Labours turns guns on grouse shooting
Labour has called for radical changes to grouse shooting claiming it causes environmental damage to important natural habitats.
As the Glorious Twelfth started today with a bang Labour said there needed to be “viable” alternatives”.
The party suggests simulated shooting or wildlife tourism could halt “destroying huge swathes of plant life and killing many animals.”
However, the “Inglorious Twelfth” policy demand has angered not only landowners but gamekeepers, shooters, and even B&B landladies.
They all believe the suggested radical changes could put thousands of jobs at risks in many industries reliant on game shooting.
Grouse moors cover nearly 550,000 acres of land in England and Scotland.
The British Association for Shooting and Conservation (BASC) said the moors created “vital employment in isolated rural areas”, as well as supporting small communities and businesses.
It added that gamekeepers and farmers played a crucial role in preventing the spread of wildfire across large parts of Northern England and Scotland.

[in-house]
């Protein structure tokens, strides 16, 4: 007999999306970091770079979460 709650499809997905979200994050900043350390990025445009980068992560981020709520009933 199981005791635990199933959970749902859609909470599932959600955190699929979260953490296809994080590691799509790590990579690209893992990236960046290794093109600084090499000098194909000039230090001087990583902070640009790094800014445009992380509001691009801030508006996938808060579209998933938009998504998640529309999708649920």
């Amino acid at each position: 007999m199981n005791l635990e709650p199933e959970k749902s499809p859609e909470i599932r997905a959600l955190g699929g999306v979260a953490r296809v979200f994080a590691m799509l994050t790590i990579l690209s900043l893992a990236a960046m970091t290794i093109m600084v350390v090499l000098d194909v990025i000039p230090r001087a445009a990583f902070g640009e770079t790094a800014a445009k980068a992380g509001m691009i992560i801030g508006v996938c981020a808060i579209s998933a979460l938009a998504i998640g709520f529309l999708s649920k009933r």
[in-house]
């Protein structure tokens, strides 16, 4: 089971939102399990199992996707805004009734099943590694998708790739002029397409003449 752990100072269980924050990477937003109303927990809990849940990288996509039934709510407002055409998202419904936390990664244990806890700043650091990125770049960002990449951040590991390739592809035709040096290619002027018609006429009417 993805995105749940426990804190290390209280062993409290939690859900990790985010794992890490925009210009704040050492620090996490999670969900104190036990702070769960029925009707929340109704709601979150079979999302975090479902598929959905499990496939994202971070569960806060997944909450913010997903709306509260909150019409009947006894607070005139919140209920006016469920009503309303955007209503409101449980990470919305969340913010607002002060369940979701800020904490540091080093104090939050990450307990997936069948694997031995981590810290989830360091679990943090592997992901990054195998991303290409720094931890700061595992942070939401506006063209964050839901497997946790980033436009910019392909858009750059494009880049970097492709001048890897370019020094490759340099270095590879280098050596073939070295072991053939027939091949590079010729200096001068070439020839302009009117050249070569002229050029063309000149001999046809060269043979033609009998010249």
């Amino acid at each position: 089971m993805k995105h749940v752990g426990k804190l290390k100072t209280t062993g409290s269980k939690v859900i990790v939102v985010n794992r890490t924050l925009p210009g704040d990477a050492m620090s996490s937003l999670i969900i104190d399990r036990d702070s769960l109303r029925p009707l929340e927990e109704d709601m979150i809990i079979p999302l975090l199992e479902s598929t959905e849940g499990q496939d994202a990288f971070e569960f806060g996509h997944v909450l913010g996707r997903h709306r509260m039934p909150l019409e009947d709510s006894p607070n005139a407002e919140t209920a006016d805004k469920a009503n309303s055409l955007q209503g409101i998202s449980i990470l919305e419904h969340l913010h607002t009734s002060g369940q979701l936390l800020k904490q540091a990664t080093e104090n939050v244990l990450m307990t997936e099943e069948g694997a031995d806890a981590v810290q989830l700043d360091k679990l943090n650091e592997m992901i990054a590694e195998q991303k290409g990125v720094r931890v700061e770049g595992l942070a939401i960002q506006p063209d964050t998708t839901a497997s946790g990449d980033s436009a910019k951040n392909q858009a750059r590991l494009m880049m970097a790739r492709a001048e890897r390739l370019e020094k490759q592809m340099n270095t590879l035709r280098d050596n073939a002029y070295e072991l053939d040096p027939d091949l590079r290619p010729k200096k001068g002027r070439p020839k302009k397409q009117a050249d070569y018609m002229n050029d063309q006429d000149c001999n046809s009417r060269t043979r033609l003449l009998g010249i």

Former England cricketer and shooting enthusiast Ian Botham said Labour was “jumping on the bandwagon” in an attempt to appeal to “townie” voters.
“All you are doing is giving a death sentence to the red grouse.
“Every single moor that has been taken over by someone else has died. They are left unattended, the vermin take over the red grouse. Consequently, you end up with a barren, dead moor.”
Sir Ian said Labour’s plans posed an “enormous risk” for the rural economy.
He added that the “whole food chain” of gamekeepers, beaters, hotels and B&Bs would suffer.
Labour’s Shadow environment secretary Sue Hayman said: “The costs of grouse shooting on our environment and wildlife needs to be to properly weighed up against the benefit of land owners profiting from shooting parties.
“For too long the Tories have bent the knee to landowners and it’s our environment and our people who pay the price.
“There are viable alternatives to grouse shooting such as simulated shooting and wildlife tourism. The time has come for a proper review into the practice.”